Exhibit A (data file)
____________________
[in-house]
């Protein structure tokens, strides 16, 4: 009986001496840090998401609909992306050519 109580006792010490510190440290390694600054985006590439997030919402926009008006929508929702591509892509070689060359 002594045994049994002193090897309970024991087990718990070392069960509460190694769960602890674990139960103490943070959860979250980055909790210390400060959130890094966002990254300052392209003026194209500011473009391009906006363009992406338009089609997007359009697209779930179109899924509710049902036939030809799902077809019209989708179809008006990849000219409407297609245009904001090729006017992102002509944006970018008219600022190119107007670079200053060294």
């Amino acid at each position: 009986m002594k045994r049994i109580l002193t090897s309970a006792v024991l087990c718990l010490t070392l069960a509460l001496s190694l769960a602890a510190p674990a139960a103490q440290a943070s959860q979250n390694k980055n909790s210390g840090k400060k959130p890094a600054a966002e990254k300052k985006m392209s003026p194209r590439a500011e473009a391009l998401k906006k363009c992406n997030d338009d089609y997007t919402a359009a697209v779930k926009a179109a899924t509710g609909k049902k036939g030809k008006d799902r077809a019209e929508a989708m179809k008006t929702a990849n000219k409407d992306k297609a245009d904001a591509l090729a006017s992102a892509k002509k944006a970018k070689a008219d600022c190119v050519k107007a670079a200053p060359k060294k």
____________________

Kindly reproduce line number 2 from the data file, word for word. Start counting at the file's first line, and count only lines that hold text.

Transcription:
């Protein structure tokens, strides 16, 4: 009986001496840090998401609909992306050519 109580006792010490510190440290390694600054985006590439997030919402926009008006929508929702591509892509070689060359 002594045994049994002193090897309970024991087990718990070392069960509460190694769960602890674990139960103490943070959860979250980055909790210390400060959130890094966002990254300052392209003026194209500011473009391009906006363009992406338009089609997007359009697209779930179109899924509710049902036939030809799902077809019209989708179809008006990849000219409407297609245009904001090729006017992102002509944006970018008219600022190119107007670079200053060294």